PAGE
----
Monster Byte: Astrological Manuscript Discovered at Innsmouth Public Library

Paula R. Stiles

Innsmouth, MA – An astrological manuscript attributed to the “Mad Arab” Abd-al-Hazred, author of the grimoire the Necronomicon, has been discovered misfiled in the Marsh Archive of Antiquarian Studies at the Innsmouth Public Library in Innsmouth, Massachusetts. The manuscript, entitled De Stellis Maleficarum, is reputed to contain spells that could be used to bring about wealth to the user and disaster to any of the user’s enemies. This Latin translation from the original Arabic appears to have been brought over in the early 18th century from Europe and hidden to avoid its discovery and destruction. Other “suspect” manuscripts suffered a similar fate, particularly after several raids on the town by Revenue officers in 1927.

Abd-al-Hazred, popularly albeit incorrectly known as “Abdul Alhazred”, was an 8th century Yemenese poet of some notoriety in occult circles. He wrote the Al-Azif, later known as the Necronomicon, in 730 CE, and died under mysterious circumstances in 738. According to his 13th-century biographer, Ibn Khallikan, he was said to have been eaten alive by a terrible monster, though what monster remains uncertain. Khallikan’s biography of al-Hazred was lost and survives today only in quotations by later authors. According to Dr. Alice Headington, Archivist at the Innsmouth Public Library, some of these later sources have since claimed that al-Hazred’s death was related to the nature of his masterwork, which was reputed to be a book of spells devoted to such dark arts as the summoning of demons.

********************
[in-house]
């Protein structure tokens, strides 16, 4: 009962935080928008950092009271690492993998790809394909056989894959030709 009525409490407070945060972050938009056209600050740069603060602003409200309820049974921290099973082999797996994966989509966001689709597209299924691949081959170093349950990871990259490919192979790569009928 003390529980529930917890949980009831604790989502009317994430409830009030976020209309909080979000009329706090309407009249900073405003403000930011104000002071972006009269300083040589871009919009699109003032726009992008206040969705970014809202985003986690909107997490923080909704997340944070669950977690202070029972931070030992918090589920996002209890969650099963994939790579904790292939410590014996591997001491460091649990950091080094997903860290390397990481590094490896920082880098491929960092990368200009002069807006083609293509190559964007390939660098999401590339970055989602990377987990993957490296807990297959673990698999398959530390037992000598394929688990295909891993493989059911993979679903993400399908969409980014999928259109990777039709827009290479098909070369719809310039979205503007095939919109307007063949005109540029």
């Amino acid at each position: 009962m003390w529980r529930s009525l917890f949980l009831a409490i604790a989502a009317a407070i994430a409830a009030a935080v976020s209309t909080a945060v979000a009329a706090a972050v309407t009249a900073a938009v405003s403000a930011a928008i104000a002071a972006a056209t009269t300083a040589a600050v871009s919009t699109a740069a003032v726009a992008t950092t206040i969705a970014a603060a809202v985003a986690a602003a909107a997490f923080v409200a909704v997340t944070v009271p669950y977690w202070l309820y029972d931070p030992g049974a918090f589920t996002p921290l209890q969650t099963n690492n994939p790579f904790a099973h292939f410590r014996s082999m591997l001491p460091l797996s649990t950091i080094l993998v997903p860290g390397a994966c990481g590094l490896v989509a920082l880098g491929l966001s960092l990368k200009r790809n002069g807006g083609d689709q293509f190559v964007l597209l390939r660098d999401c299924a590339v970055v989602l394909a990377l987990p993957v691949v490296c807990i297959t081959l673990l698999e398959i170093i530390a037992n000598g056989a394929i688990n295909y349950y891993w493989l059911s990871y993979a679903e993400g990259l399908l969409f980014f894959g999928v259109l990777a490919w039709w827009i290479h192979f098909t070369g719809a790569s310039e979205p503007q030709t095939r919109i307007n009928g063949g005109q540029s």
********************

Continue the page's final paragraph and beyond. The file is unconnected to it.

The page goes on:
Until very recently, no other surviving books by Al-Hazred have turned up, and only very incomplete and contradictory versions (presumably from the Greek translation that gave it the name for which it is best known) of the Necronomicon itself exist. Headington states that legend ascribes some books of poetry to al-Hazred, but these were apparently burned for containing idolatrous paens to pagan gods with strange names like “Yog-Sothoth” and “Cthulhu”.

This manuscript, therefore, is quite a find. De Stellis Maleficarum is a nine-foot-long roll of pieces of vellum sewn together. Dr. Headington has suggested that this vellum may have been made from human skin. On it are listed several star maps and charts of stars and planets. The manuscript also includes a treatise on how to cast horoscopes. Unlike other astrological treatises, which focus on how the “native” (the person or geographical location for whom the horoscope is cast) can achieve a horoscope beneficial to oneself, De Stellis Maleficarum appears to concentrate solely on how to cast a horoscope in such a way as to increase the influence of hostile spells or an enemy’s bad luck.

While traditional astrology seeks to increase the influence of “benefic” (good) planets like Jupiter and Venus and avoid the influence of “malefic” (bad) planets like Mars and Saturn, De Stellis Maleficarum seeks the opposite. There is quite a long discursion in the middle third on the manipulation of a horoscope to maximize the malign influence of the caput draconis (Dragon’s Head, the northernmost point where the Moon’s orbit crosses the ecliptic) on an enemy.

This manuscript is highly instructive, not least because it shows a hitherto unknown use in astrology. Traditional (and modern) astrology is passive and self-oriented whereas al-Hazred’s work indicates a way to use stars, not just for one’s own gain, but against others. There are also in the latter part of the discursion on malefics, several passages that could be spells or invocations to al-Hazred’s peculiar belief system. All in all, this is a priceless find. Hopefully, further study will yield an edited version in print.

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IFPMonster Byte: Astrological Manuscript Discovered at Innsmouth Public Library